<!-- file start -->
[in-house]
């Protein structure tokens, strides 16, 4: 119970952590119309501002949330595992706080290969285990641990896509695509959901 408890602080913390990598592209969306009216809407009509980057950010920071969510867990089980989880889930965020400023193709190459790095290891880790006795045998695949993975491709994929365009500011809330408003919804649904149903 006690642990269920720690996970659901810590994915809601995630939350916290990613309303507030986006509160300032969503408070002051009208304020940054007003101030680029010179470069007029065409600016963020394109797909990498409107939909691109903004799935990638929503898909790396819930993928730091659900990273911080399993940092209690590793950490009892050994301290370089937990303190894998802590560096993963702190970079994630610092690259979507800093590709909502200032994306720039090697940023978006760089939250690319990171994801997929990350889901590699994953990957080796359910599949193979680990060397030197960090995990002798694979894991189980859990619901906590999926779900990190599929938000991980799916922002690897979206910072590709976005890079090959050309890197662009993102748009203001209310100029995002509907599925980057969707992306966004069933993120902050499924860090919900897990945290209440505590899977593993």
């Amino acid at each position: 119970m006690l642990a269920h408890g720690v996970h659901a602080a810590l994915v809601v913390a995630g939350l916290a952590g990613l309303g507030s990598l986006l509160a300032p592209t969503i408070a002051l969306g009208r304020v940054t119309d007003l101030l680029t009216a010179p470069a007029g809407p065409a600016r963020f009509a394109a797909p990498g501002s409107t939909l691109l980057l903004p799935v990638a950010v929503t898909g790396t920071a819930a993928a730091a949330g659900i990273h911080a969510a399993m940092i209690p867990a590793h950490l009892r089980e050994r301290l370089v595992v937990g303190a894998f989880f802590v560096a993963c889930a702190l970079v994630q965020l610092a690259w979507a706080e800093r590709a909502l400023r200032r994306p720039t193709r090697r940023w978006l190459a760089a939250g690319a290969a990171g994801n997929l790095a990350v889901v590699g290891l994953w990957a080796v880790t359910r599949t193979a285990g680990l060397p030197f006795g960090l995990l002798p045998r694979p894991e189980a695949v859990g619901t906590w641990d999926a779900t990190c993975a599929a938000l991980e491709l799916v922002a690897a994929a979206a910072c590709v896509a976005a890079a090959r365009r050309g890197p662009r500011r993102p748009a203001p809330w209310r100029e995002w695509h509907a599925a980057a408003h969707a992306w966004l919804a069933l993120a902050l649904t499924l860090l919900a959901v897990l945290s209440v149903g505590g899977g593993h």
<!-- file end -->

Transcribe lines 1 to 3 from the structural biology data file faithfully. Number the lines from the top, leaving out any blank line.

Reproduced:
[in-house]
């Protein structure tokens, strides 16, 4: 119970952590119309501002949330595992706080290969285990641990896509695509959901 408890602080913390990598592209969306009216809407009509980057950010920071969510867990089980989880889930965020400023193709190459790095290891880790006795045998695949993975491709994929365009500011809330408003919804649904149903 006690642990269920720690996970659901810590994915809601995630939350916290990613309303507030986006509160300032969503408070002051009208304020940054007003101030680029010179470069007029065409600016963020394109797909990498409107939909691109903004799935990638929503898909790396819930993928730091659900990273911080399993940092209690590793950490009892050994301290370089937990303190894998802590560096993963702190970079994630610092690259979507800093590709909502200032994306720039090697940023978006760089939250690319990171994801997929990350889901590699994953990957080796359910599949193979680990060397030197960090995990002798694979894991189980859990619901906590999926779900990190599929938000991980799916922002690897979206910072590709976005890079090959050309890197662009993102748009203001209310100029995002509907599925980057969707992306966004069933993120902050499924860090919900897990945290209440505590899977593993």
């Amino acid at each position: 119970m006690l642990a269920h408890g720690v996970h659901a602080a810590l994915v809601v913390a995630g939350l916290a952590g990613l309303g507030s990598l986006l509160a300032p592209t969503i408070a002051l969306g009208r304020v940054t119309d007003l101030l680029t009216a010179p470069a007029g809407p065409a600016r963020f009509a394109a797909p990498g501002s409107t939909l691109l980057l903004p799935v990638a950010v929503t898909g790396t920071a819930a993928a730091a949330g659900i990273h911080a969510a399993m940092i209690p867990a590793h950490l009892r089980e050994r301290l370089v595992v937990g303190a894998f989880f802590v560096a993963c889930a702190l970079v994630q965020l610092a690259w979507a706080e800093r590709a909502l400023r200032r994306p720039t193709r090697r940023w978006l190459a760089a939250g690319a290969a990171g994801n997929l790095a990350v889901v590699g290891l994953w990957a080796v880790t359910r599949t193979a285990g680990l060397p030197f006795g960090l995990l002798p045998r694979p894991e189980a695949v859990g619901t906590w641990d999926a779900t990190c993975a599929a938000l991980e491709l799916v922002a690897a994929a979206a910072c590709v896509a976005a890079a090959r365009r050309g890197p662009r500011r993102p748009a203001p809330w209310r100029e995002w695509h509907a599925a980057a408003h969707a992306w966004l919804a069933l993120a902050l649904t499924l860090l919900a959901v897990l945290s209440v149903g505590g899977g593993h």